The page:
I looked at the phone in my hand, the screen flashing call ended. Despite everything swirling around in my head, the worst part of my day was how routine he made that sound. "Love you." That made it sound like goodbye; it was supposed to be something you meant every time you said it. He didn't sound like he meant it.
Snapping out of my thought, I shoved my phone into my pocket and began to scramble around the office, grabbing files and my USB drive. I barked at Steve to print out that article, and I shoved everything into my bag and headed out the door.
"What are you going to tell the boss?" I asked Steve, poised to leave.
He shrugged. "You had a family emergency, but you'll be logging in some hours when you get a break. Don't worry about it, Noelle. Just fix this, okay? For your sake, and for the Pens'," he joked. At least, I think it was a joke. Steve was the biggest fan I knew.
I was out the door and in my car, slowly making my way into Pittsburgh. As soon as I got to Sid's house, I was thrown into the storm. Sidney put his phone on speaker, set it on the coffee table, and then sat himself on the couch. He patted the cushion beside him, and I joined him.
"Okay, she's here," he said, and the voices flowed from the phone speaker.
"What were you thinking?" That came from a voice I didn't know, so I assumed it was Pat Brisson, his agent.
"Is there any truth to this story?" Troy.
"Of course there's no truth to it!" Sid replied, agitated.
"Then what's the deal with these pictures, Sidney?" Trina.
Sid ran his hand through his hair. "The blonde in the picture is Gogo's girlfriend. I mean, ex-girlfriend. She just accosted me at the bar, and then Noelle and I got into a fight about it. A week later, that bitch—"
"Sidney!" his mother interjected.
"Sorry, that stupid girl shows up at Tyler's and ends up attacking Noelle. That's what happened."
"Are you okay, Noelle?" Trina.
"Yes, I'm just bruised. But I'm fine," I answered.
"And you didn't think to tell any of us?" Pat.
"No. This is personal, it has nothing to do with anything you needed to know about."
"This is something we definitely needed to know about."
"But this is slander! Libel! Defamation of character!" Sid yelled.
"No, it's not," I muttered. Sid looked at me like I was crazy.
"She's right, Sidney," Pat said. "You were written about in a blog, which is a personal opinion. Haven't you read it? It doesn't say anywhere that you really did it, just that it looks that way. These editors know how to weave a story while covering their own asses. And honestly, after looking at these pictures, I can see where some people may come to that conclusion."
"Sidney!" Trina scolded again.
"Sorry, Mom," he said, running his hand through his hair but not looking apologetic at all. "They're making something out of nothing."
"We need to issue a statement yesterday. Because today is too late to clean this up." Then I knew why Pat was so upset. "I hope your sponsors don't drop you."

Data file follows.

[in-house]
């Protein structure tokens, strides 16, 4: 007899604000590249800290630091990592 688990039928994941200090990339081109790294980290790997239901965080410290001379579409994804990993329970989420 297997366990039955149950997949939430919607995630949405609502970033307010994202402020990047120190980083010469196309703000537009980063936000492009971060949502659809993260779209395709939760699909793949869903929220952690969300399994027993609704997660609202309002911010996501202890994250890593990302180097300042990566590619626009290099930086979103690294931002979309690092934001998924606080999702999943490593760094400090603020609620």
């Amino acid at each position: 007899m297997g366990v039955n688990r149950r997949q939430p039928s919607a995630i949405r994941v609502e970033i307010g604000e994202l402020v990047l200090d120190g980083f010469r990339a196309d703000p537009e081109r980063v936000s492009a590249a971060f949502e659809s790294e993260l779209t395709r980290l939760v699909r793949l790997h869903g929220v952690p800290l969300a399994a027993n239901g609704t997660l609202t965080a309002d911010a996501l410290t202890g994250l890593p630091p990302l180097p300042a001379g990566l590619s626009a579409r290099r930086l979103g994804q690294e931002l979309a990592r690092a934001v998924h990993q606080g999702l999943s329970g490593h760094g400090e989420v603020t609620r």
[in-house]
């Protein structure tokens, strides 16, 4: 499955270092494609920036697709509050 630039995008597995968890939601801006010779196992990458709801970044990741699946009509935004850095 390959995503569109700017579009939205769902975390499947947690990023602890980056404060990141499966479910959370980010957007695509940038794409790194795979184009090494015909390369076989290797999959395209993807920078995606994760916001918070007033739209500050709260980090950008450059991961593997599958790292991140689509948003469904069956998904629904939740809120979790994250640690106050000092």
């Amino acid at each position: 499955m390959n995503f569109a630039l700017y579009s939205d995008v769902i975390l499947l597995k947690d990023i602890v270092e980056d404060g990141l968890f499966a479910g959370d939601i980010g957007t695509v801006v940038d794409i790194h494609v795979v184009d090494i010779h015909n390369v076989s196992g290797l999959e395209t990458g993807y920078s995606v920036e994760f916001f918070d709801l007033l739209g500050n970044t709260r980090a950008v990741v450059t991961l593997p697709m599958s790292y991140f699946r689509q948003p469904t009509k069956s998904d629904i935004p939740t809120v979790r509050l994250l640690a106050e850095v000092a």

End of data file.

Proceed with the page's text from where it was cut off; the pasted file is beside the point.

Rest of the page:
"They can do that?" I asked.
"Yes!" Pat fervently explained. "He has morals clauses!"
"But it's simply not true," Sidney naïvely said.
"That doesn't matter," Pat said, dominating the conversation. "In deciding on whether or not to drop you, the sponsors are going to look at public opinion, not fact."
"But what about Michael Phelps?" I thought out loud. "I mean, most of his sponsors kept him after that picture of him hitting a bong spread like wildfire. They said it was a private matter, and thereby a non-issue. So how is this different?"
"This should have never happened in the first place," Pat said.
I was angry and bitter. Pat made it sound like it was my fault. Well, it was my fault. I overreacted and fought with Sid. And I never should have allowed that confrontation with Lynne to happen. Sure, it felt good at the time, but it was making me miserable now. So it may have been my fault, but he made it sound like I did this all on purpose. "How I was supposed to know this was going to happen?" I asked.
Sid backed me up. "Things just got out of hand. We tried to keep it quiet. And I never expected this would happen. If anything, I was worried that Lynne would go public about Noelle hitting her. We know that this was the kind of thing Lynne would pull, but I never imagined it on this scale."
"You hit her?" Trina asked me.
"She came at me first," I mumbled. Everything was getting messed up, jumbled and jostled until it was unrecognizable. These pictures and this story were not indicative of our relationship. Not even close. How could anyone even think that? This could ruin Sidney, and his sponsors might abandon him—not to mention how the team would react. And it was all my fault! My head was reeling and I couldn't concentrate on anything I couldn't hear voices everything around me was getting blurry running together until nothing ended only blending in with everything else until
I was in the bathroom, running cold water from the faucet to splash my face and cool me off. Still, I couldn't think straight. I heard Sidney bounding up the stairs, and I panicked and locked the bathroom door. My head needed to clear before I could see him. He would only confuse me more.
The knob wobbled as he tried to open the door but couldn't. "Nelly, what are you doing? Are you okay? Don't do this. Let me in!"
But I couldn't. I couldn't move, I couldn't speak, I couldn't think. How could I have screwed this up?